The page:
Defining Modern Customer Experience

April 17, 2018

by Carla Johnson

I spent last week at Oracle’s Modern Customer Experience conference in Chicago. One of the refreshing things about the work I do is being able to lift my head from my desk and spend time with really groups of people who focus on customer experience from many different angles. That’s the gift that Oracle’s event gave me.

Last year I walked away with a broader perspective of what’s coming with technology – artificial intelligence, intelligent augmentation, virtual reality – and how it all fits in the world of customer experience.

But this year, there was a greater focus on the human side of things. That’s a message I feel often gets lost in our tech-driven world but one I heard repeatedly last week. Here are the five things I took away from this year’s conference.

Be human

Somehow, our conversations about customer experience have lost the focus on the people. I love this pre-conference article from Bryan Kramer in which he says –

“…great CX adds a human component to it all, by thinking beyond the commercial aspects of your business and creating meaningful experiences for your customers. Businesses that execute HX listen to customers and respond in emotionally intelligent ways, thereby addressing the human needs or human qualities side of things. This resonates strongly with your audience and helps turn prospects into customers, customers into loyal brand advocates, and drives business growth.”

There’s so much opportunity left at the side of the road in CX because companies focus on how to get things done (technology) instead of who gets things done (people).

Stand your ground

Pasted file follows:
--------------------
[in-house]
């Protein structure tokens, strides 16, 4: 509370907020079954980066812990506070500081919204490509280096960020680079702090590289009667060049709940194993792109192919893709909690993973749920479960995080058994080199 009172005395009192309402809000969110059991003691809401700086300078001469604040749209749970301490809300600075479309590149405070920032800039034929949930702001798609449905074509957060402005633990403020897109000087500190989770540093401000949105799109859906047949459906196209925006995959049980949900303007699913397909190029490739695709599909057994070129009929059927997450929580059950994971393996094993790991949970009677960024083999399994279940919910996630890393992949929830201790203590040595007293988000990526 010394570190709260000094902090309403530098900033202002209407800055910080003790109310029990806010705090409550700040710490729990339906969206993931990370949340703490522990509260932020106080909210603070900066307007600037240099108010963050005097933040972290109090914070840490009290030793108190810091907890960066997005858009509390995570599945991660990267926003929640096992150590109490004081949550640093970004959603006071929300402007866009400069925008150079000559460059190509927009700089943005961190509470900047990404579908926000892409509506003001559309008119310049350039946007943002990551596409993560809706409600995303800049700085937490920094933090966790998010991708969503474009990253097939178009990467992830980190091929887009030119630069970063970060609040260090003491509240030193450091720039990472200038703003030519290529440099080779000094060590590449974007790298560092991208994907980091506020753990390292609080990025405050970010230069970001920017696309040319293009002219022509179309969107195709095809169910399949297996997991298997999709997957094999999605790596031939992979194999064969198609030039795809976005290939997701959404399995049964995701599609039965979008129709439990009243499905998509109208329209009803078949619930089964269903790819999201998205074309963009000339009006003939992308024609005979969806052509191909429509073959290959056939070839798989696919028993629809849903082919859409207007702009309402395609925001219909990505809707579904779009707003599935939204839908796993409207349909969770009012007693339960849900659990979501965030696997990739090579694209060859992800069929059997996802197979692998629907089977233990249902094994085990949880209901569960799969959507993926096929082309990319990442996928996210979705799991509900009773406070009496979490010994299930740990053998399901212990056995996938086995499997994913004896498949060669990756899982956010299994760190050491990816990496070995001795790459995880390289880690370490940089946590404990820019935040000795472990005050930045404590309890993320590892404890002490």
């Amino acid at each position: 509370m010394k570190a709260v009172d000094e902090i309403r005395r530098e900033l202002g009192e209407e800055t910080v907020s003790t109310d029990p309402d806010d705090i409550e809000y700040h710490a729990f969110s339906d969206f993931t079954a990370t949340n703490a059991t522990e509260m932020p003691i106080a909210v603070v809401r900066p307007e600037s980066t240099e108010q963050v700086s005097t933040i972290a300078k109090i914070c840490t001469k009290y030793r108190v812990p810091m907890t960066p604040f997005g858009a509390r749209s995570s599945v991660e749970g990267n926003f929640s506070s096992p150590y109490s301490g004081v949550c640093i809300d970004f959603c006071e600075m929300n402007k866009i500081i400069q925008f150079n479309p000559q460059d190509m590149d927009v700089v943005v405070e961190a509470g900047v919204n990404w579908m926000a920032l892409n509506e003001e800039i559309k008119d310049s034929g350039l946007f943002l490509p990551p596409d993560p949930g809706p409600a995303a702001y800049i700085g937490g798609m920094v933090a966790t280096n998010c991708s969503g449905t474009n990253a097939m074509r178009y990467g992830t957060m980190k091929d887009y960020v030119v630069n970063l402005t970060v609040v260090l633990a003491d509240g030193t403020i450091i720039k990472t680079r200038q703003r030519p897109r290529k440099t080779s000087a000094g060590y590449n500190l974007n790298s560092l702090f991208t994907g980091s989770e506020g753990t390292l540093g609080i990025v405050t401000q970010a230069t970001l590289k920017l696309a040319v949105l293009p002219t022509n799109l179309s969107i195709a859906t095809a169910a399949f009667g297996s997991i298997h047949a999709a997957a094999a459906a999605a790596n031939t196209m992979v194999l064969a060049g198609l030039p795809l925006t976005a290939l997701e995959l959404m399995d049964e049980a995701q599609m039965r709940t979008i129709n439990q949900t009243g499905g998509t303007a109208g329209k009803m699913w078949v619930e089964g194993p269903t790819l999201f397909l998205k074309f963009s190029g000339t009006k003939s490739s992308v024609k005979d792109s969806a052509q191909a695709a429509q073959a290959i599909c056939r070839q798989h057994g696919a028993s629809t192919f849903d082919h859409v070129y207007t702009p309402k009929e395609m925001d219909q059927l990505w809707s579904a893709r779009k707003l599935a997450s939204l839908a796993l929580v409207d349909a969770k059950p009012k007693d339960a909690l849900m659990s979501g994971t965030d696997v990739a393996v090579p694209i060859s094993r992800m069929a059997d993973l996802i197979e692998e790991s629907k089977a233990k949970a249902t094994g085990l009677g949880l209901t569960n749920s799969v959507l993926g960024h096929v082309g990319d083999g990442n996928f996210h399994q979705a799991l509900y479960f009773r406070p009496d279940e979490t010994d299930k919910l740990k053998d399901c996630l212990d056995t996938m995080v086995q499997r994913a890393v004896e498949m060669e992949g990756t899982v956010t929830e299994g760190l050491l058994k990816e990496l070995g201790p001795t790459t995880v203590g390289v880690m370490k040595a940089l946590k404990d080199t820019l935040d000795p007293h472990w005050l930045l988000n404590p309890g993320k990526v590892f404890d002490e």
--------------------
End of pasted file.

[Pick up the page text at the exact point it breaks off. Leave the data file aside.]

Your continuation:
Head Customer Experience Evangelist Des Cahill said analysts believe that CX performance will hit a wall and decline. That we’ve harvested all of the low-hanging fruit and how the tough-stuff starts, so the enterprise commitment to CX wanes. Expectations have risen and it’s harder to please people.

This is the time when legends separate themselves from the lightweights.

Instead of responding to what customers want in an experience, now’s the time to delight people in unexpected ways. That means we have to be more innovative in how we think, critical of how we deliver, and committed to sustaining what we deliver.

AI, AR and VR are the words of today, but brands have the opportunity to lead by setting expectations for tomorrow, rather than responding to the growing pressure of trying to keep up with where customers tread. It’s time to get out of reaction mode.

Forty-eight percent of CX professionals say their companies aren’t investing in digital quick enough and 55% said they fear disruption from more customer-centric organizations. But marketers are eager to lead – 65% said they were ready to drive CX innovation.

As Das shared, “It’s hard to be a hero in this ecosystem. If you don’t stay laser-focused on your customers, then guess who is…your competitors.”

Heroes make things happen. They don’t wait for the organization, the technology or the situation to be ready. Because they know they’re ready.

Plan